ECB looking for the exit, any exit?

Robert Sierra - 02 November 2016

A couple of weeks ago, “unnamed sources” claimed the ECB was thinking of winding down its bond purchases, or tapering, triggering an immediate jump in yields across bond markets. This would be done, it was claimed, in gradual steps of about €10bn a month, broadly in line with the actions of the Fed in 2014. Strategists and the financial market in general were torn between suspicion that there is no smoke without fire and a realistic assessment that the ECB may not be able to taper given its failure to lift Eurozone inflation.
 
Talk of tapering seems premature when underlying annual price increases are currently at 0.8% and overall inflation is expected to rise only to 1.6% in two years’ time. After the rumour spread, the ECB went out of its way to reassure markets that QE tapering is not up for discussion. The head of the Bank’s media noted that the governing council had not discussed the topic, as Draghi mentioned during the press conference and at his testimony to the European Parliament.
 
The minutes of the Governing Council meeting in September, published a couple of days after the Bloomberg story, noted that “there was still no clear upward trend visible in measures of underlying inflation, which remained low”. This is a crucial statement since the ECB’s forward guidance on QE is that it “will continue until a sustained adjustment in the path of inflation consistent with its inflation aim”. And there is no sign that this objective has yet been met. Perhaps the “rumours” were true and they are simply intended to placate (the Germans?) and to signal that after the next move, perhaps coming as early as December, asset purchases will eventually be wound down.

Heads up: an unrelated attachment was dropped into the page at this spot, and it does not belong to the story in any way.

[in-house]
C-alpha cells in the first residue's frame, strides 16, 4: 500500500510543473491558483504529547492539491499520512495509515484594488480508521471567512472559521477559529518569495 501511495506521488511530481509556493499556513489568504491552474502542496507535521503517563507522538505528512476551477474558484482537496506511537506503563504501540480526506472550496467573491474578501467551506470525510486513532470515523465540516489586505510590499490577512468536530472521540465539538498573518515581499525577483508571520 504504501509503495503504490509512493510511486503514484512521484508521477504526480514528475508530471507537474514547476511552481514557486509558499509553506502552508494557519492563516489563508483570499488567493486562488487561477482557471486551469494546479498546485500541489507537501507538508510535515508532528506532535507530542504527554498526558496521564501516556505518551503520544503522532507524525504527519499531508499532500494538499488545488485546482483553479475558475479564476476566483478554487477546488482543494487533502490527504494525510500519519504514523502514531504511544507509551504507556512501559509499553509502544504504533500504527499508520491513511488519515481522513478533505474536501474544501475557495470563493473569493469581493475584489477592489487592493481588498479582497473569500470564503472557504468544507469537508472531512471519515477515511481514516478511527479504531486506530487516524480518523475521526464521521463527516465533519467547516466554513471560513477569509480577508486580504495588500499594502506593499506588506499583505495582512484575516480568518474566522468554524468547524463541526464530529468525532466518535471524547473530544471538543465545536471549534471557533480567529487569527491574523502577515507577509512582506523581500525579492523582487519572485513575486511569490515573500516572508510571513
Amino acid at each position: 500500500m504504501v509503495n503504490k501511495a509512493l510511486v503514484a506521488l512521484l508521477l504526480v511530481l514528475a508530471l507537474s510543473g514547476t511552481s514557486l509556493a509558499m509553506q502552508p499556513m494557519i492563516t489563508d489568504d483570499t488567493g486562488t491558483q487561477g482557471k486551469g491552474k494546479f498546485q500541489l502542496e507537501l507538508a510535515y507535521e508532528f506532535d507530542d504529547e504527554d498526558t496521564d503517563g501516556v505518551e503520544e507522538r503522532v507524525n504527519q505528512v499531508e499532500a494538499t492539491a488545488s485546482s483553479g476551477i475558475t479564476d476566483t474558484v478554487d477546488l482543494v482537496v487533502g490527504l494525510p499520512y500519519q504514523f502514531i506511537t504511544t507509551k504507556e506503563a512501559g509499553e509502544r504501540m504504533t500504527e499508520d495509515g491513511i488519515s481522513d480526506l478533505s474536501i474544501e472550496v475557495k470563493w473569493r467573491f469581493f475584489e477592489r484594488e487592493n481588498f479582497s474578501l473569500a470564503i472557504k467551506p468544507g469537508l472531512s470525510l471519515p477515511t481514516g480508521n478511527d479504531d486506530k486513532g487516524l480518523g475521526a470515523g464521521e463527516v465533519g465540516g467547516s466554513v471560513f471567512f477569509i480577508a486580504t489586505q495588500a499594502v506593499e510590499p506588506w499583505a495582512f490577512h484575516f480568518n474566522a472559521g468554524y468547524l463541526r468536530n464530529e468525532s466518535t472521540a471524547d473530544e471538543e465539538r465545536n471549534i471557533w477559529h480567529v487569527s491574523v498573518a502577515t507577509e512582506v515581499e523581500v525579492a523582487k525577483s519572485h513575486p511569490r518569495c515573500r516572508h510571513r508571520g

We suggest that the more immediate concern for the Governing Council to address is bond scarcity, especially if QE is extended. The most recent data release for September shows that government bonds continue to make up the bulk of what the ECB buys, accounting for over eighty per cent of the purchases (Figure 1) while corporate bond acquisitions constitute 12% of the total or €9.9bn. Importantly, given some self-imposed restrictions, the ECB is having to buy bonds with a longer maturity increasing the average maturity of its PSPP purchases. Germany, for instance, now holds bonds with an average maturity of close to 8 years from 7 years at the beginning at the start of the programme. Moreover, it is the public debt of Germany, France, Italy and Spain which continues to benefit from the programme, with the ECB buying above and beyond that which is justified by the capital key allocation (Figure 2).
 
On current estimates, there are about €130bn Bunds outstanding that the ECB could buy. Extending the bond buying programme would entail loosening the following restrictions which currently constrain the central bank: 1) that bond yields must be at or above the deposit facility rate of -0.4%, 2) that the geographical distribution of purchases be in line with the capital key (although as we just suggested this is already being broken) and 3) that purchases don’t exceed 33% for any one bond or issuer.
 
We suspect that a premature tapering announcement at the current juncture runs the risk of triggering a Eurozone version of the 2013 US ‘taper tantrum’. Managing expectations will be key to avoid market disruptions. To that end, the ECB will likely prolong QE at the current pace whilst tweaking existing rules and verbally preparing the markets for an eventual exit but not until late next year.


Figure 1

Data Source: ECB

Figure 2

Source: AllianzGI



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